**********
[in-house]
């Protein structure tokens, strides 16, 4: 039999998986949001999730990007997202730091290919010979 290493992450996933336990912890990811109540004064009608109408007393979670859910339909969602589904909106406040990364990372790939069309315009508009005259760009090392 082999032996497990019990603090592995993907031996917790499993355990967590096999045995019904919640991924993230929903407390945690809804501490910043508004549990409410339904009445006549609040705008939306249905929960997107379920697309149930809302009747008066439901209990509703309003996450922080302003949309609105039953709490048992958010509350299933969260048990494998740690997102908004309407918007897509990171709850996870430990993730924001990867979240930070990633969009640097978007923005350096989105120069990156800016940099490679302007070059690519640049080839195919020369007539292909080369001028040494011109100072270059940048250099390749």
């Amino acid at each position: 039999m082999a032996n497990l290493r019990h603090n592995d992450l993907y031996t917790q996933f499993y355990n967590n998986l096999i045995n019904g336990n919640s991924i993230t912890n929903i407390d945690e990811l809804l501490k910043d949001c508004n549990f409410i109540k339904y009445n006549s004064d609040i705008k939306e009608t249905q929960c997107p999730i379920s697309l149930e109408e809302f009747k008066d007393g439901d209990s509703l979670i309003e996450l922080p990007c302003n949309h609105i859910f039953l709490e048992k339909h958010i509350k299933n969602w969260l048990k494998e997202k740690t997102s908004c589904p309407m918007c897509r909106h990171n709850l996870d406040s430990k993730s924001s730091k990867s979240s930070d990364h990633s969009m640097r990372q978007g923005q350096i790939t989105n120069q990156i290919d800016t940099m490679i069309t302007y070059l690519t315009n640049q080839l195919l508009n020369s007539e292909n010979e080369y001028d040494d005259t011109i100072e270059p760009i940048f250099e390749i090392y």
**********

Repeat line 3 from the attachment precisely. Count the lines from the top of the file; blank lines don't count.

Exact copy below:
């Amino acid at each position: 039999m082999a032996n497990l290493r019990h603090n592995d992450l993907y031996t917790q996933f499993y355990n967590n998986l096999i045995n019904g336990n919640s991924i993230t912890n929903i407390d945690e990811l809804l501490k910043d949001c508004n549990f409410i109540k339904y009445n006549s004064d609040i705008k939306e009608t249905q929960c997107p999730i379920s697309l149930e109408e809302f009747k008066d007393g439901d209990s509703l979670i309003e996450l922080p990007c302003n949309h609105i859910f039953l709490e048992k339909h958010i509350k299933n969602w969260l048990k494998e997202k740690t997102s908004c589904p309407m918007c897509r909106h990171n709850l996870d406040s430990k993730s924001s730091k990867s979240s930070d990364h990633s969009m640097r990372q978007g923005q350096i790939t989105n120069q990156i290919d800016t940099m490679i069309t302007y070059l690519t315009n640049q080839l195919l508009n020369s007539e292909n010979e080369y001028d040494d005259t011109i100072e270059p760009i940048f250099e390749i090392y």